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Politicians and public reaction to the South Sea Bubble: preaching to the converted?

Authors
Disciplines
  • Economics
  • Political Science

Abstract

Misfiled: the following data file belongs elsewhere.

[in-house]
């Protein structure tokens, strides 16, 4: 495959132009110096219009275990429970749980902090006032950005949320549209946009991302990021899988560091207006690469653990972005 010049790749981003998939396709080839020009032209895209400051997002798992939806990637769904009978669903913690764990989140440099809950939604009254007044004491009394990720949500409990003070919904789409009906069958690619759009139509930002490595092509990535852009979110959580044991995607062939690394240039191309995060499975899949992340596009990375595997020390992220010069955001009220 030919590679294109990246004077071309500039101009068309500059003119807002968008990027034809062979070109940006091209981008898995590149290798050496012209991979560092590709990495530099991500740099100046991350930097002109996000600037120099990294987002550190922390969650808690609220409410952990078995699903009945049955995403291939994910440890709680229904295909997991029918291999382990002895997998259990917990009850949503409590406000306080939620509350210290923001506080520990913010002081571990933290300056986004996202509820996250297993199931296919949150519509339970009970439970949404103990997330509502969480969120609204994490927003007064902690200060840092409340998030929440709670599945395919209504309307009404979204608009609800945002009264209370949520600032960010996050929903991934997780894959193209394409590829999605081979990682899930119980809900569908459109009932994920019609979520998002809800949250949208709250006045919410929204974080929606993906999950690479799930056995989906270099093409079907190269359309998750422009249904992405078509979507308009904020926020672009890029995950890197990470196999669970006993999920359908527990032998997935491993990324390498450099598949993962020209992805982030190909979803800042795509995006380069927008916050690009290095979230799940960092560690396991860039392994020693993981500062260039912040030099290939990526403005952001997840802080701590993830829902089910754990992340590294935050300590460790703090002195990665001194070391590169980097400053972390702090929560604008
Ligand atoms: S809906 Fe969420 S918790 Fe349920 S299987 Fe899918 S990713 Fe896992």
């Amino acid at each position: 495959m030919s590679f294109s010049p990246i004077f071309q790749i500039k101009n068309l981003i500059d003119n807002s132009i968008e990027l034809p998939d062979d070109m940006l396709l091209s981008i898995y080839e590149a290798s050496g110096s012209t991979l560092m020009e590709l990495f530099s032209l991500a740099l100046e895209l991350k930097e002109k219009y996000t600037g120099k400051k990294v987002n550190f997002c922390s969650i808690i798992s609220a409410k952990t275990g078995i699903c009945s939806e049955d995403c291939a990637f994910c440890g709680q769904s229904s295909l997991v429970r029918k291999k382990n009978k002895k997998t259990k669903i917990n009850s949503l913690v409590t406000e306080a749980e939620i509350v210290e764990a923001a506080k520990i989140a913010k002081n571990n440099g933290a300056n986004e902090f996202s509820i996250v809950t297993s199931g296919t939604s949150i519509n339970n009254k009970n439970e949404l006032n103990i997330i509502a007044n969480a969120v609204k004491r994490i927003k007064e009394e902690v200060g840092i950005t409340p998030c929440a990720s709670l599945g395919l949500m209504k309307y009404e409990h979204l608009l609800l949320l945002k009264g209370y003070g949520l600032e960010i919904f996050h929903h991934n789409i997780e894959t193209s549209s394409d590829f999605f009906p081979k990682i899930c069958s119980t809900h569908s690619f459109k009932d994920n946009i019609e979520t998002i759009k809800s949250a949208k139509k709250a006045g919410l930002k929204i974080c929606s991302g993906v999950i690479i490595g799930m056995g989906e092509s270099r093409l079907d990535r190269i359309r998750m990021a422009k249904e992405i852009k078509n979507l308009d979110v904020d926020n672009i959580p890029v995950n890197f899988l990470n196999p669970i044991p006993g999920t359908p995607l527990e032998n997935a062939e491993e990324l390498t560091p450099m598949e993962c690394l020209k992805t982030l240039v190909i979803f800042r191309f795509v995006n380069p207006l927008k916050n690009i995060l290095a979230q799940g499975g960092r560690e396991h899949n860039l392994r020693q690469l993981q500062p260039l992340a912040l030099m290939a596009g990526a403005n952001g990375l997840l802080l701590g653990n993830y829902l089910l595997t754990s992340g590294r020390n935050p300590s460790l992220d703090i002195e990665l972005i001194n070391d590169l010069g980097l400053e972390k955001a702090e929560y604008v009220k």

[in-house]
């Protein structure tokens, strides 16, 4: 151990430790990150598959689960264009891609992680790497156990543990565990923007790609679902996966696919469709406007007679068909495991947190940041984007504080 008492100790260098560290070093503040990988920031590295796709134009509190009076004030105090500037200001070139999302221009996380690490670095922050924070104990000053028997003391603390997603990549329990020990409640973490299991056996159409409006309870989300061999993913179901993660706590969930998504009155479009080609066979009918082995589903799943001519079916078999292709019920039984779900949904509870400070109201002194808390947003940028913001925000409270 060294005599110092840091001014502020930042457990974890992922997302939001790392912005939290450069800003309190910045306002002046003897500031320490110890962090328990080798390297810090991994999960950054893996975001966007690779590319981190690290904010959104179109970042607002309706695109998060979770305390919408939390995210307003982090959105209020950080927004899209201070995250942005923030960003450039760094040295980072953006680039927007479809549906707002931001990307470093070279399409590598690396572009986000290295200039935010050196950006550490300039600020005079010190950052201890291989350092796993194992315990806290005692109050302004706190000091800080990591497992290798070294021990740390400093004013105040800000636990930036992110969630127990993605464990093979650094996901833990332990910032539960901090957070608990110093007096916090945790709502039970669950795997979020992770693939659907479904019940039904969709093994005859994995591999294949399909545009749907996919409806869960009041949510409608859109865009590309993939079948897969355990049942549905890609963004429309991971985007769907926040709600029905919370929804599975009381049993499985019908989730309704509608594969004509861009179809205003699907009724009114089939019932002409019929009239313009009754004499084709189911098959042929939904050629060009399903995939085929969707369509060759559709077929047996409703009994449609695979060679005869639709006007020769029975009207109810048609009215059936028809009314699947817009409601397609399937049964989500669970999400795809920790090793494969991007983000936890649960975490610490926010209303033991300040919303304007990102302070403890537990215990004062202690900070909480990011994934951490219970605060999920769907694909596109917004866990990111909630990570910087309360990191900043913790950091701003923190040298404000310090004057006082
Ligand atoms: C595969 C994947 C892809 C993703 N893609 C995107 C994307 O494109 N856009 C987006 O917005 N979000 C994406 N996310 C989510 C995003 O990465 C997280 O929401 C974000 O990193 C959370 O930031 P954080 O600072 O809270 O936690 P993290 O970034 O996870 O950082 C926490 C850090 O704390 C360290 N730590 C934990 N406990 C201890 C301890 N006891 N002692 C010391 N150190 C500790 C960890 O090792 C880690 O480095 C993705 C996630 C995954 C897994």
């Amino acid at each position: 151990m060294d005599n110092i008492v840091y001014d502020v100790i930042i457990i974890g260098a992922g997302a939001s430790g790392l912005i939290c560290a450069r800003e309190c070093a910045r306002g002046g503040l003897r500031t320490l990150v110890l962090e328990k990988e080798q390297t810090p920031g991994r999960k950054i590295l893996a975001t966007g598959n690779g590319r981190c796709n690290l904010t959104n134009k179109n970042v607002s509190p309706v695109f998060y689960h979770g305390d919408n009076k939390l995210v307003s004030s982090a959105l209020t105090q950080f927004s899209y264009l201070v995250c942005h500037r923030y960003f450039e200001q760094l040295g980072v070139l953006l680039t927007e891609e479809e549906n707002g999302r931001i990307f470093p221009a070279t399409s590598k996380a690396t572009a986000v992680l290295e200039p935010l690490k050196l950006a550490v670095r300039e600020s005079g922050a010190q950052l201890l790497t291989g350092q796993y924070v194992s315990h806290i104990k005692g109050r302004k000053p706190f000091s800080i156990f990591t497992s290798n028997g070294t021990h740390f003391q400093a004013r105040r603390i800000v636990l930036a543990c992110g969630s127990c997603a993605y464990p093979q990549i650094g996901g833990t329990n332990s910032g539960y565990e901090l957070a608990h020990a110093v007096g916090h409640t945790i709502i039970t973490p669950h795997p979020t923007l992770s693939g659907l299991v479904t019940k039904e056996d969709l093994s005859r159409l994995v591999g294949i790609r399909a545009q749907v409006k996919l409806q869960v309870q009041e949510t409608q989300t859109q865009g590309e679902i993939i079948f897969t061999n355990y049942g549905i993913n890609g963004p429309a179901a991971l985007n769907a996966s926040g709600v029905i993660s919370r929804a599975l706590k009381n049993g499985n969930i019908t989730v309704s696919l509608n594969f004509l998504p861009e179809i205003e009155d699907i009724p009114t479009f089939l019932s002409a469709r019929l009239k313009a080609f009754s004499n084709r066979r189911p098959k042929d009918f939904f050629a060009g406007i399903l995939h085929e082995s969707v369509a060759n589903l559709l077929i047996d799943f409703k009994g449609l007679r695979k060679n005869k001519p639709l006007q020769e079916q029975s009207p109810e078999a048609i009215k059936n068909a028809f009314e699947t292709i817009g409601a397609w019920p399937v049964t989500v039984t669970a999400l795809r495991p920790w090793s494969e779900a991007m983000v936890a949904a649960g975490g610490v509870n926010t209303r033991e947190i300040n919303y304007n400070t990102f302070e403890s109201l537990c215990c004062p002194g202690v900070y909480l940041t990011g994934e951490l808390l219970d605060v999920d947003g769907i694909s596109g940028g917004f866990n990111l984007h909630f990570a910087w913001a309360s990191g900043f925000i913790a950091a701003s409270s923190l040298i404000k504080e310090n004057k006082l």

The South Sea Bubble of 1720 has commonly been thought of as a disaster for the stock market and Georgian society. Recent revisionist work has queried whether the economic dislocation was indeed severe. The South Sea Company itself continued to trade in slaves with the Royal Navy’s assistance. However, the outcry at the crash led to the trial of the South Sea Company directors for bribery. It also helped to establish Robert Walpole as the pre-eminent statesman of his generation. This paper seeks to show that there was a silent majority who had either gained from financial innovations or were untouched by them. The vocal opponents of the South Sea directors had incentives to overstate their losses. Some were the type of uninformed traders who were likely to lose out in any stock market. Their presence was used as an excuse for a parliamentary enquiry. This paper will follow the rhetoric used to justify the witch-hunt and the means by which politicians sought to raise support for their activities. Evidence from pamphlets and the Commons debates will be used. Politicians benefited from a culture which condemned ‘stock-jobbing’ and the nouveau riche. However, the only real losers were those who had been involved in Exchange Alley in the first place. The show trials did not lead to the closure of the Alley. Many of the directors were quietly given back some of their confiscated property. The trials were an early example of political spin. Keywords; south sea bubble, financial market crash, government policy, stock market, history of economic thought

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